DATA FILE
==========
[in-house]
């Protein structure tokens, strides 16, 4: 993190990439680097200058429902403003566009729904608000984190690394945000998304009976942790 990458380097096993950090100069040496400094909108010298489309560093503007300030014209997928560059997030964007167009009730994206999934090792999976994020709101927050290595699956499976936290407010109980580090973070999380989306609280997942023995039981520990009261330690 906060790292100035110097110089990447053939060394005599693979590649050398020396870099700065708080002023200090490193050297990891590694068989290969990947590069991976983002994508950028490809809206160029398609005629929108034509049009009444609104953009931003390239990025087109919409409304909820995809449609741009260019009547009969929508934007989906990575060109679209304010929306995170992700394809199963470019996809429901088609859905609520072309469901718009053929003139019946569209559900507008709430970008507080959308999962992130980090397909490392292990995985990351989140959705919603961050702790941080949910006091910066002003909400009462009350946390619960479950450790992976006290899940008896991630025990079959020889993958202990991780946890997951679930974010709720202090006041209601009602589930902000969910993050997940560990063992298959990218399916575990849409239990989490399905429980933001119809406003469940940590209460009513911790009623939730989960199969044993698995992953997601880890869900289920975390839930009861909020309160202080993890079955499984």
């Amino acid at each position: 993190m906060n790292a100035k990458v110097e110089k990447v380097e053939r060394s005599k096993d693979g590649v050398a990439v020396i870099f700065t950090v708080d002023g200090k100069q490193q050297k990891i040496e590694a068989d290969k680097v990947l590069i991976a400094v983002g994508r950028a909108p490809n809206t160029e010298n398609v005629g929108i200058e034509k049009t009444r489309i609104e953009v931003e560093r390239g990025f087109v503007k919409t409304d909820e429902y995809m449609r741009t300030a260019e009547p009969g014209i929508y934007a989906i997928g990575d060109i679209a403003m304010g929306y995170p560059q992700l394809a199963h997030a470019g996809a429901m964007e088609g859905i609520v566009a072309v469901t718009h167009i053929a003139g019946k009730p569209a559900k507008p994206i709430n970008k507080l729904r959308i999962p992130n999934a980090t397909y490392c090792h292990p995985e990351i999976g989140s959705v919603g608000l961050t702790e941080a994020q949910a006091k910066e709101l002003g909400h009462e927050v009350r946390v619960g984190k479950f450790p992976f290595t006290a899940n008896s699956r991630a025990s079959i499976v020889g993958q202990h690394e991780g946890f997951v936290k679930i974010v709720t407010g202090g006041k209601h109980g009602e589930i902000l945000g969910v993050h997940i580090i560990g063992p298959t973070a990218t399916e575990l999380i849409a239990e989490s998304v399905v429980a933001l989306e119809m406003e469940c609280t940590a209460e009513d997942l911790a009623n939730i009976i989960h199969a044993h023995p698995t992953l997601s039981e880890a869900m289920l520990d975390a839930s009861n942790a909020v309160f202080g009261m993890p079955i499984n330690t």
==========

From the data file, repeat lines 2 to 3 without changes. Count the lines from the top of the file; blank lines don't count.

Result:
């Protein structure tokens, strides 16, 4: 993190990439680097200058429902403003566009729904608000984190690394945000998304009976942790 990458380097096993950090100069040496400094909108010298489309560093503007300030014209997928560059997030964007167009009730994206999934090792999976994020709101927050290595699956499976936290407010109980580090973070999380989306609280997942023995039981520990009261330690 906060790292100035110097110089990447053939060394005599693979590649050398020396870099700065708080002023200090490193050297990891590694068989290969990947590069991976983002994508950028490809809206160029398609005629929108034509049009009444609104953009931003390239990025087109919409409304909820995809449609741009260019009547009969929508934007989906990575060109679209304010929306995170992700394809199963470019996809429901088609859905609520072309469901718009053929003139019946569209559900507008709430970008507080959308999962992130980090397909490392292990995985990351989140959705919603961050702790941080949910006091910066002003909400009462009350946390619960479950450790992976006290899940008896991630025990079959020889993958202990991780946890997951679930974010709720202090006041209601009602589930902000969910993050997940560990063992298959990218399916575990849409239990989490399905429980933001119809406003469940940590209460009513911790009623939730989960199969044993698995992953997601880890869900289920975390839930009861909020309160202080993890079955499984």
């Amino acid at each position: 993190m906060n790292a100035k990458v110097e110089k990447v380097e053939r060394s005599k096993d693979g590649v050398a990439v020396i870099f700065t950090v708080d002023g200090k100069q490193q050297k990891i040496e590694a068989d290969k680097v990947l590069i991976a400094v983002g994508r950028a909108p490809n809206t160029e010298n398609v005629g929108i200058e034509k049009t009444r489309i609104e953009v931003e560093r390239g990025f087109v503007k919409t409304d909820e429902y995809m449609r741009t300030a260019e009547p009969g014209i929508y934007a989906i997928g990575d060109i679209a403003m304010g929306y995170p560059q992700l394809a199963h997030a470019g996809a429901m964007e088609g859905i609520v566009a072309v469901t718009h167009i053929a003139g019946k009730p569209a559900k507008p994206i709430n970008k507080l729904r959308i999962p992130n999934a980090t397909y490392c090792h292990p995985e990351i999976g989140s959705v919603g608000l961050t702790e941080a994020q949910a006091k910066e709101l002003g909400h009462e927050v009350r946390v619960g984190k479950f450790p992976f290595t006290a899940n008896s699956r991630a025990s079959i499976v020889g993958q202990h690394e991780g946890f997951v936290k679930i974010v709720t407010g202090g006041k209601h109980g009602e589930i902000l945000g969910v993050h997940i580090i560990g063992p298959t973070a990218t399916e575990l999380i849409a239990e989490s998304v399905v429980a933001l989306e119809m406003e469940c609280t940590a209460e009513d997942l911790a009623n939730i009976i989960h199969a044993h023995p698995t992953l997601s039981e880890a869900m289920l520990d975390a839930s009861n942790a909020v309160f202080g009261m993890p079955i499984n330690t």